Among those 100-odd people (and some of them are, but in an eclectic way), there are 20 different nationalities - alphabetically, American, Australian, British, Canadian, Catalan, Danish, Egyptian, French, German, Greek, Iraqi, Irish, Lebanese, New Zealander (Zealandian?), Norwegian, Romanian, Scottish, Swedish, Swiss, Syrian.

Their political and social views range from well left to rightish (and we still have quite civil conversations). Among our "philosophers" are PhDs, software engineers, artists, writers.  We have no idea, for the most part, whether they are wealthy or barely getting by. We do know, and empathize, as we are almost all in similar aging trajectory, of the various aches and pains and remedies.

What they all share is an authenticity. A genuineness of spirit. None of them is pretentious. Not one is out to impress the rest of the group-du-jour with the brand names on their clothes or what car (or motorcycle) they drive.

They come to ASM because they enjoy life, and they especially enjoy life in the village. And they enjoy what each of the others adds to their lives.

A la prochain.

As of 15 Sept, now 107 people

Monday, September 10, 2018

Who Wrote It? Another Mysterious "Op-Ed"

While Americans play Agatha Christie, attempting to ascertain which "senior White House official" authored the infamous Op-Ed in the New York Times, we have our own anonymous note mystery to sleuth.

A day after we had decorated our new bland-gray Renault with an array of blue butterfly stickers, we received a scrunched-up slip of paper in the driver's door. The note, reproduced above, is written in English - unusual in itself for a small Catalan French village - and read something like: "Now, that's a true frey(?) Danish Beaver(?) with blue buttaflies(?)"

As you can see, some of the words/letters are a bit difficult to discern. The a's, e's and r's seem to have two different styles. Not sure what a "Danish Beaver" would be, unless they are referring to the shape of the car, and the last word may be "sommerfugl," Danish for butterflies, or literally "summer birds."

Very few of our friends in the village even know about the butterfly stickers yet, and the most obvious couple quickly issued a public statement that, no, they did not write the anonymous note. 

Of course, we cannot assume the anonymous writer is a friend, or even an acquaintance, as they did not specifically address it to us by name.

It could have been someone who disliked the "political statement" expressed by our butterflies. Or an artist offended by the design we chose (the butterflies "flow" from the front of the car to the side, then up across the roof, and down the back on the other side - as if we were passing through a kaleidoscope of butterflies … as their groups are referred to, I discovered).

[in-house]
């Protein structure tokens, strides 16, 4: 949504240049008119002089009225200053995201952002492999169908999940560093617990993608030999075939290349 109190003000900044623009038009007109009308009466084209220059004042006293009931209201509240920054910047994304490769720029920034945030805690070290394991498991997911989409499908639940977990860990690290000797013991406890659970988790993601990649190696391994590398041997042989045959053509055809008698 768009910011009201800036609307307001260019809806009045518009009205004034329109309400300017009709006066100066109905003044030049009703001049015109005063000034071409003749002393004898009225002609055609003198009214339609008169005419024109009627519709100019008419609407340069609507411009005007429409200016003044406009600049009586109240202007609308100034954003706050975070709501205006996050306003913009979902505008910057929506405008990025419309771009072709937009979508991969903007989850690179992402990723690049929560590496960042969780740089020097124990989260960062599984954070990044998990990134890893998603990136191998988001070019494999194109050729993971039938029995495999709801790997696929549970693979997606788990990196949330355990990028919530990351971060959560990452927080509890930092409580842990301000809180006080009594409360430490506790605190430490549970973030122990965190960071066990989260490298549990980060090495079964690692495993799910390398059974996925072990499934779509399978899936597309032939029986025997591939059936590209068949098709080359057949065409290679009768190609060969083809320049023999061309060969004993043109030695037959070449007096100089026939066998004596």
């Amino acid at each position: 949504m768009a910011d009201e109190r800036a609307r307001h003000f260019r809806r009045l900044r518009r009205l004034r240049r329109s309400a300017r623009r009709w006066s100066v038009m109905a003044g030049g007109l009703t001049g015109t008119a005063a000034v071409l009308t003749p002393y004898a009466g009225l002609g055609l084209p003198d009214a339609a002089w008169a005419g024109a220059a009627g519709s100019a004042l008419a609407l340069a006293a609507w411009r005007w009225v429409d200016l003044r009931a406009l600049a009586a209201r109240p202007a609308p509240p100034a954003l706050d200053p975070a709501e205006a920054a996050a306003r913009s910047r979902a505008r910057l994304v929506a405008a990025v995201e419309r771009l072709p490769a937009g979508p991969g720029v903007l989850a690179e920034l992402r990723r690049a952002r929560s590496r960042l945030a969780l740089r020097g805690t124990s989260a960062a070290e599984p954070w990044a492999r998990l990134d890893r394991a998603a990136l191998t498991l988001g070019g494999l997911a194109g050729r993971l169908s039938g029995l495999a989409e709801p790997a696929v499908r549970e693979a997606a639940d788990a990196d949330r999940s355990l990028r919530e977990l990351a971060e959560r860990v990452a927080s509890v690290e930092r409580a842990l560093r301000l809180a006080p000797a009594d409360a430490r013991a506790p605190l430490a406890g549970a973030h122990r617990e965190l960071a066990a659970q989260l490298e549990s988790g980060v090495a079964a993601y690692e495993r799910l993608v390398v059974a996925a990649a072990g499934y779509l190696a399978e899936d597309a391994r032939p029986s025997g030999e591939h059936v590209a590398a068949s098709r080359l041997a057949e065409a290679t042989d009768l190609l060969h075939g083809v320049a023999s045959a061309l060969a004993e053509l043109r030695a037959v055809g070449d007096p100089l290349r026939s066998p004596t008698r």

We are turning the note over to a graphoanalysist, both to determine the accurate wording and to provide clues to the writer's character and likely heritage. We are also consulting an expert in pen manufacture and ink chromatography to narrow the list of suspected writing instruments. The paper is a cross-hatch notebook, the kind I even use myself, common in France, but we will be checking recent purchases. (The writer is obviously cheap, as they tore off only enough for the two-line message - we will be looking to match the tear-pattern as well.) No forensic stone will be left unturned.

The "Danish Beaver" could indicate a Scandinavian, as could "sommerfugl." 

Then again, it might be someone who is a butterfly aficionado, a person for example who has been to the papillon garden in nearby Elne - (notice the subtle way I worked in that advertisement for a local attraction?).

The odd spelling of "buttaflies" might indicate someone from Boston - it's spelled the way they pronounce butter. Perhaps our Massachusetts friends who left town in a hurry this morning?

Unfortunately, the village has not yet installed the promised surveillance cameras, so there's no video of the culprit sticking the note on the car.

We have ruled out Mike Pence, who has an alibi for this past weekend, and Betsy Devos, as she does not spend money on school supplies.

So the search continues … both for the New York Times traitor and the coward who did not even have the courage to identify themselves on the Argèles sur Mer butterfly missive.

We demand that anyone who was in Argèles the past weekend issue a notarized, embossed statement if they did not write the note on the car. Those who do not issue such a statement will be subjected to a lie detector test at the next Saturday marché - in public at La Noisette ( so everyone can see when we unmask the culprit.

What kind of society do we live in when people are free to voice their opinion to others through any "publishing medium" they choose?

Sunday, August 19, 2018

Give Me a Choice

"Pepsi Max?" "No, merci."

The American corporate monopoly disease has penetrated even small restaurants in Europe. It's outrageous.

We were in a small, Moroccan-themed restaurant in Perpignan, and I ordered a Coke Zero. The waitress suggested Pepsi Max. They carried only Pepsi products.

To me, Pepsi Max tastes like brown sugar water. There's no zing to it.

What's more irritating is the lack of consumer choice. The restaurant has opted to make a deal with Pepsi to carry their products exclusively, and in return they get a discount, ie extra profit.

I get water.

I first encountered this approach in Dallas, where Dallas Cowboys owner Jerry Jones made a deal to carry only Pepsi products in his football stadium. That's his choice. It's my choice not to attend any games and give any money to JJ - especially the exorbitant ticket prices, which he needs to pay the numerous felons he recruited for the team. (JJ also made a deal with Papa John's pizza, whose owner recently made racist remarks and severely undercut his business.)

I am offended, too, that Terminal D, the international terminal for Dallas-Fort Worth Airport, only carries Pepsi products. Dammit, I want to take a Coke Zero on a long flight across the ocean, not be stuck with watered-down fizz.

If you have a business that serves the public, then give the public a choice. Don't just serve your own greed.